For instance, Robert Higgins led the Liberal Party in the 1974 election. He ran in the riding of Saint John Park. He received 14.6 percentage points more of the popular vote in his riding than the Liberal Party did provincewide. We cannot look at the previous election as Saint John Park was part of the 4-member Saint John Centre riding at that time. We therefore look at the two succeeding elections. In 1978, the Liberals beat their provincewide showing in Saint John Park as well, but only by 2.6 percentage points. In 1982, the Liberals did 4.6 percentage points better in Saint John Park than they did provincewide. The average of these two comparable elections is a 3.6 percentage point lean to the Liberals, while the riding leaned 14.6 percentage points to the Liberals when Higgins was leader. We therefore calculate Higgins' leader bounce as 11.0 percentage points.

The analysis finds that 15 of the 17 men and women who have led one of the three major political parties into an election since 1974, have had a bounce on average. If we single out each election contest, of the 10 elections since 1974*, the 3 major party leaders have had a bounce 25 of 30 times. The two exceptions are Richard Hatfield, who underperformed what we assume a generic Tory would have done in Carleton Centre in 1978, 1982 and 1987 and Shawn Graham, who underperformed what we assume a generic Liberal (actually, not that generic as the comparator is his father) would have done in 2003 and 2006. Hatfield exceeded expectations in 1974, while Graham exceeded expectations in 2010. All other leaders have exceeded expectations versus their provincewide popular vote every time they've led their party to the polls.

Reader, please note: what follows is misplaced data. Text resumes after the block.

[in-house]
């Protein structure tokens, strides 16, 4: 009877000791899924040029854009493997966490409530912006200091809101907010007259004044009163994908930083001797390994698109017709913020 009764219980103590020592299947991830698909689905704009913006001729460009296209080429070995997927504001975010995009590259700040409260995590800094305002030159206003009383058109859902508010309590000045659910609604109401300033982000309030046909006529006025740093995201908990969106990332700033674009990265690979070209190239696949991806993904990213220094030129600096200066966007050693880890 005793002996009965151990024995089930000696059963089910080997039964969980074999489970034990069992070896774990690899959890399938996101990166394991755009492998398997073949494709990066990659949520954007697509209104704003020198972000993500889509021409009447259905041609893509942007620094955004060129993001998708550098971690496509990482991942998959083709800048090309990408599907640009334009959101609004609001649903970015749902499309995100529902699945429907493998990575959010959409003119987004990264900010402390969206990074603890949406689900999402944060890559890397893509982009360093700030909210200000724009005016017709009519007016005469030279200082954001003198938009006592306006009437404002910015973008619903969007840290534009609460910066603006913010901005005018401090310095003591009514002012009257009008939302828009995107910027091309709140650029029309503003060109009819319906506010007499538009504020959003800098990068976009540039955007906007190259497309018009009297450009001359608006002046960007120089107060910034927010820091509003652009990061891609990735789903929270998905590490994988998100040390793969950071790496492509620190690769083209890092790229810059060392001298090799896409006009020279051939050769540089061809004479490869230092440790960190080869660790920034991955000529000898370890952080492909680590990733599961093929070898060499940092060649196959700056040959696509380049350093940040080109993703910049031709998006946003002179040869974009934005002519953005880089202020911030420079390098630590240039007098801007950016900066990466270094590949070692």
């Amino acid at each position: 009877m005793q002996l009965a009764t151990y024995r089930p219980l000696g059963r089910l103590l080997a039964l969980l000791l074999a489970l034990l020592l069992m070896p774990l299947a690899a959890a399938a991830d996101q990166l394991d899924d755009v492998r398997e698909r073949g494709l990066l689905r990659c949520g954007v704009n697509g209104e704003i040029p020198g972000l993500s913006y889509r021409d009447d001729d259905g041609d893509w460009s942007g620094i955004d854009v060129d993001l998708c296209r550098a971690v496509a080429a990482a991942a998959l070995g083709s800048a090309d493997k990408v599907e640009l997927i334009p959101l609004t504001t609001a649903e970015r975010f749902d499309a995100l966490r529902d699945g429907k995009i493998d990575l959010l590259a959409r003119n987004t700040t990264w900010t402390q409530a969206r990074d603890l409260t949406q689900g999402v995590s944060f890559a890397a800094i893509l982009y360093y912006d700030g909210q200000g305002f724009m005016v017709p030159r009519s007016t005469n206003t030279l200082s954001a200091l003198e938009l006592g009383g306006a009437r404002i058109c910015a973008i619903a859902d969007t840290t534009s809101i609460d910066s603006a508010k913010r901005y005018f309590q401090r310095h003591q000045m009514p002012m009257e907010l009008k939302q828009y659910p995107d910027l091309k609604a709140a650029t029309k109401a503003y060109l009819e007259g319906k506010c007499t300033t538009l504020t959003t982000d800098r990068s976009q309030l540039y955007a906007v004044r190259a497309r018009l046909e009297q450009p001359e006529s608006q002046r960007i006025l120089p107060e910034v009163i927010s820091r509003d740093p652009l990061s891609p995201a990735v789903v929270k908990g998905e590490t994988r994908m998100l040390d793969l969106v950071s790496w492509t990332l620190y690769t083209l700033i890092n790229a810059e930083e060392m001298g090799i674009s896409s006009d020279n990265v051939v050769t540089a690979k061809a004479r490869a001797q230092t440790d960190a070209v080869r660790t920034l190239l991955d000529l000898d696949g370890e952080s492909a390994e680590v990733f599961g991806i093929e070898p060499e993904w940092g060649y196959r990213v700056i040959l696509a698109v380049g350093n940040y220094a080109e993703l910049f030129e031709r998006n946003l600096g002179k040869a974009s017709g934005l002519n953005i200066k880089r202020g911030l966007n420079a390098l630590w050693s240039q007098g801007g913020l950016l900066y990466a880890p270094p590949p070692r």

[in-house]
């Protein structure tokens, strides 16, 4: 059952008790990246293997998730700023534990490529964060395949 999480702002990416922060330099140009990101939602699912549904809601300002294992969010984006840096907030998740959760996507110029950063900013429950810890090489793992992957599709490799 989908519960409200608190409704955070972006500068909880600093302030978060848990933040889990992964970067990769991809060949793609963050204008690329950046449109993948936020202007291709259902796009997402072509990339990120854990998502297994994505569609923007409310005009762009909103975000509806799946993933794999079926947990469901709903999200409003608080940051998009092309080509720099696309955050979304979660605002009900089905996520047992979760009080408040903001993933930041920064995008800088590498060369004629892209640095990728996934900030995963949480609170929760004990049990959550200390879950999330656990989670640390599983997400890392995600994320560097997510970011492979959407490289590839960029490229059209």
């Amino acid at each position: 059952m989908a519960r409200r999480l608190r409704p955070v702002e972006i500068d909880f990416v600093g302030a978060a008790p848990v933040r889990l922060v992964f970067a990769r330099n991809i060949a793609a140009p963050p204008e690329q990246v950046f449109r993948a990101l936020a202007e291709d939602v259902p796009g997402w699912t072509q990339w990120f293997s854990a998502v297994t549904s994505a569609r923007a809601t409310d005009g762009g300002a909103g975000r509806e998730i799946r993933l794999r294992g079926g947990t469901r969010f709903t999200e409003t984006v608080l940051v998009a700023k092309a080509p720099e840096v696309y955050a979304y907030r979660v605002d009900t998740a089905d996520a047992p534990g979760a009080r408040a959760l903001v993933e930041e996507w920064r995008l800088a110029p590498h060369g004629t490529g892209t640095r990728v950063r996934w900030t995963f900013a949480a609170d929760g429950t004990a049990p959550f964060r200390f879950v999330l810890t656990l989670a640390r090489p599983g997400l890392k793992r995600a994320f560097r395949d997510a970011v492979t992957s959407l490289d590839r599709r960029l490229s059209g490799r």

So, it is clear to say that there is a leader bounce. Unpacking the numbers a bit, a few other potential conclusions can be observed: